What Do PCs Do For Fun?

by Ameron (Derek Myers) on December 16, 2009

Adventuring is hard work. You’re always putting your life on the line for fame and fortune. But what do you do when you’ve got some down time? How do PCs relax and unwind? We’ve given it some thought and present a few options for your consideration.

Organized Athletic Competition

Whether you choose to participate or just sit back and watch others, organized sports are exciting.

The most common sports are those that rely on strength, skill and stamina. Different cultures will have their own variations that address racial advantages. But when it comes right down to it football is still football whether it’s Halflings, Bugbears or Humans playing.

There are also various types of individual competitions designed to determine the best of the best. Olympic-style games might include archery, fencing, jousting and other weapon-related challenges. Even simple competitions like who can lift the heaviest object or who can run the fastest have always been a great way for athletes to compete.

Live Performance

Until the Wizard Zworykin creates a magic box small enough to fit in your home and capable of generating illusions depicting everyday situations, most people need to go to the theater to watch a show.

If you’re looking for live performances you may head to the theater to take in a play, watch a series of sketches performed by a local comedy troupe in the park, or perhaps just laugh yourself silly as you overhear a Bard telling dirty jokes in the pub.

If you enjoy music your choices vary from attending the symphony or opera with the upper echelon of society, to catching a local band at your neighbourhood tavern, or even just enjoying the soulful performance of a struggling street performer singing for her supper.

There’s also various forms of dancing that are enjoyable to try or just watch in awe as professional dancers amaze you with their flexibility and grace.

And of course we can’t forget magic shows. Depending on your taste you may prefer the kind that relies on slight of hand and misdirection to those that actually employ the arcane arts.

In a world with so many incredible creatures and places the most entertaining performances may be the ones that are as simple as an adventurer telling antic dotes from his own life. Depending on how much the audience is enjoying the show the details may start to blur the lines between true and false, but if it’s a good story does it really matter?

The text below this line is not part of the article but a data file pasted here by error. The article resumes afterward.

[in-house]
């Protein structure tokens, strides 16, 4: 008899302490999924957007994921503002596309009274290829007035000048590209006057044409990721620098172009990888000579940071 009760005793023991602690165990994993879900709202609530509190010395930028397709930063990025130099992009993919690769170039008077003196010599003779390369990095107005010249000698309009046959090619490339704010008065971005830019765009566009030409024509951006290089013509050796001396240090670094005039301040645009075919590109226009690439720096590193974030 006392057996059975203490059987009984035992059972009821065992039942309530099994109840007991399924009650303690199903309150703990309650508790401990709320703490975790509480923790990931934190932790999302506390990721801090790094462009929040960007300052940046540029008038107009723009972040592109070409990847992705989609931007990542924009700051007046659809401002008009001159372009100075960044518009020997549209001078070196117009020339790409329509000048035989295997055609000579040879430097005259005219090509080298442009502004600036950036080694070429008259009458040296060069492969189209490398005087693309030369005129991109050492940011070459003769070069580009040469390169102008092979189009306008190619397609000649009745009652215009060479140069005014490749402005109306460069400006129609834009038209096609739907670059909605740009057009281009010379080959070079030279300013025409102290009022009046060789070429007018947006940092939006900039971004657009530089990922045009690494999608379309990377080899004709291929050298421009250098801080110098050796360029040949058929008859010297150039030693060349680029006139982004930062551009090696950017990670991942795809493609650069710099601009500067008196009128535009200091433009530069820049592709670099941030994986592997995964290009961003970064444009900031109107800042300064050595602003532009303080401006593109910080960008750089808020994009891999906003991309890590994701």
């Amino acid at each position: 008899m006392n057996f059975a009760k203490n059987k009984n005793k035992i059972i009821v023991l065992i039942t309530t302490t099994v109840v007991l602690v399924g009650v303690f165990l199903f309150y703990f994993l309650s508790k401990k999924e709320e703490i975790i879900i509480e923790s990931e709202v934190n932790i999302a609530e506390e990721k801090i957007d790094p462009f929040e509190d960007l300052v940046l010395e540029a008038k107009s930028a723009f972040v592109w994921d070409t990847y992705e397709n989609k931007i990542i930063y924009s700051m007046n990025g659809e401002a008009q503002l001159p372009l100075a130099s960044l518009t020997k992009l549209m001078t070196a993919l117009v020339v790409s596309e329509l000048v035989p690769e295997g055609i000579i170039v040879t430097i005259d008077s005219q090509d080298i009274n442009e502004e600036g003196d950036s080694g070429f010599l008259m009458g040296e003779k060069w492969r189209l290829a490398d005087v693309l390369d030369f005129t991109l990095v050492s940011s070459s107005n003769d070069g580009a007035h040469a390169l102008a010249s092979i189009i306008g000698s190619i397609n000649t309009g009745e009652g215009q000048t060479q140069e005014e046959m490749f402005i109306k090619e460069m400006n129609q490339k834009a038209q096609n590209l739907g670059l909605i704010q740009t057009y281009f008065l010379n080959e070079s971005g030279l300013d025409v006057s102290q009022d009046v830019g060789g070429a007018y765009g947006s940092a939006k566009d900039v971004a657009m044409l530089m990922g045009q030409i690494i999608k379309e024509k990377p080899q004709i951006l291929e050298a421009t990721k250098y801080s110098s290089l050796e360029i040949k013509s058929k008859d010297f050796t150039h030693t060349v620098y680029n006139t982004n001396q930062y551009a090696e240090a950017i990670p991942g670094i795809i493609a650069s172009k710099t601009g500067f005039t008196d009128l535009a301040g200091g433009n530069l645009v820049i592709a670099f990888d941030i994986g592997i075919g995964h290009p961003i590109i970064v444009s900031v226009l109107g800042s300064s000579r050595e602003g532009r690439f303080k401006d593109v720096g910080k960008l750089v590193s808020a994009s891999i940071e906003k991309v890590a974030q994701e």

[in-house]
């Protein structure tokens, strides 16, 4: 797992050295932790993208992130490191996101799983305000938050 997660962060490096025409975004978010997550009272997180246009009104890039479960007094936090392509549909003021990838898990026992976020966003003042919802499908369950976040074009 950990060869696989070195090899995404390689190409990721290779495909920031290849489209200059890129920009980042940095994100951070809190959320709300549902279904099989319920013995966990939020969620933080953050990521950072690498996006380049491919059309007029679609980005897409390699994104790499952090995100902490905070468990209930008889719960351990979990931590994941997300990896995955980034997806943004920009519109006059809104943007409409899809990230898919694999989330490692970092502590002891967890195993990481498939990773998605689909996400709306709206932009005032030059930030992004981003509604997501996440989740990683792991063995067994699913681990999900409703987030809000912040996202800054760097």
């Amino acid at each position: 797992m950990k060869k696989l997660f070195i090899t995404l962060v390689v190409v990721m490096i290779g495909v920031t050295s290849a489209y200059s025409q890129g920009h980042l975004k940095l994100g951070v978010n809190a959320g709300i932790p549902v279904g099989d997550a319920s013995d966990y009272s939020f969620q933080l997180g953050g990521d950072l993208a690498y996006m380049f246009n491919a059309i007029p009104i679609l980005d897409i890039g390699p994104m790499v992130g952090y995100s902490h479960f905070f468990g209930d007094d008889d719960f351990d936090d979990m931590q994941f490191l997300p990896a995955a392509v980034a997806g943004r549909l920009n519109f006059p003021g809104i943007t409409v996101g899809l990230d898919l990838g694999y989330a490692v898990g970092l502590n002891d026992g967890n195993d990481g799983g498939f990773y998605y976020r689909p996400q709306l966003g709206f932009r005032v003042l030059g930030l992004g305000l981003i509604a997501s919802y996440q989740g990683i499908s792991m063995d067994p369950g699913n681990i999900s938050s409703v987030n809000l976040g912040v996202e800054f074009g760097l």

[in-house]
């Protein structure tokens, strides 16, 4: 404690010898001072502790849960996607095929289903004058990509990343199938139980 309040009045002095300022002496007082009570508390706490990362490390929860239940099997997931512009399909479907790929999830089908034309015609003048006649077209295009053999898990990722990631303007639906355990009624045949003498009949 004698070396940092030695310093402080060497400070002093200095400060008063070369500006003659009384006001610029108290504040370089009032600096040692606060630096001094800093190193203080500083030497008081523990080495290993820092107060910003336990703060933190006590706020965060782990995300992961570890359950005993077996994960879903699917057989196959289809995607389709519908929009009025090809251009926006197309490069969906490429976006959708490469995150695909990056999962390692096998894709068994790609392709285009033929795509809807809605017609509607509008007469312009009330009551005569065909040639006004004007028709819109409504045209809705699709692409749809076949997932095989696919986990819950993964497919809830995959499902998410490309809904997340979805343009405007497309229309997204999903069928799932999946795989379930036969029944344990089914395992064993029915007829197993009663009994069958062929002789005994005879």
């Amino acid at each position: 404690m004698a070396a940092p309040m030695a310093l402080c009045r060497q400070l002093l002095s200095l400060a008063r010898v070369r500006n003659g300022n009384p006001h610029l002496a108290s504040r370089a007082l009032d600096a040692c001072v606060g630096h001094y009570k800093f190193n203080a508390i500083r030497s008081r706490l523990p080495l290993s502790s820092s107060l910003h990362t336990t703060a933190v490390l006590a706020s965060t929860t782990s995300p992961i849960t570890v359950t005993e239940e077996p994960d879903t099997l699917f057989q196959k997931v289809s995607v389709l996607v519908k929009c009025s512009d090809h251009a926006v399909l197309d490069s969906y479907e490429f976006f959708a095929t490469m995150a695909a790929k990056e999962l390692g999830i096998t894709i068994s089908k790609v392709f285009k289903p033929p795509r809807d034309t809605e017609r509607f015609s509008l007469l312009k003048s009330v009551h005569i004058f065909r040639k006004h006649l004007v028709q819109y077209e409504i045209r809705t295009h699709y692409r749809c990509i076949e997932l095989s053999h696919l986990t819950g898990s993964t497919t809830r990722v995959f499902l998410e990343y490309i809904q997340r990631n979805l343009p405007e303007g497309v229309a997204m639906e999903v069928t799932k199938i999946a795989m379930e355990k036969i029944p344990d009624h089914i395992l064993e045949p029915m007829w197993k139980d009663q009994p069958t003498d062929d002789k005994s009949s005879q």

Games

The most popular and common games use dice, cards or both. These are often popular across social boundaries since they are easy to learn and convenient to play. All you need are a few dice or a deck of cards.

Group games like charades are great for large gatherings that consist of people of all ages. Since these games are more about having fun than actually being good it makes them easy and enjoyable for everyone regardless of race, age or social standing.

Trivia games about geography, history or monsters lets those with intellectual prowess compete against those with life experience.

Board games like chess have existed for centuries. Surely your campaign world has something akin to the game of kings. Acquiring a rare set may be a good hook for a future adventure.

Reading

In a literate society books are likely common and readily available for all. Since writing and mass producing new books is a time consuming process, recovering old books may be the easiest and fastest way to find new stories. PCs may loot ancient dungeons and discover lost works of fiction or they may plunder a manner form some far off land only to return with stories no one has ever heard before. Never underestimate the value of a regular book.

Gambling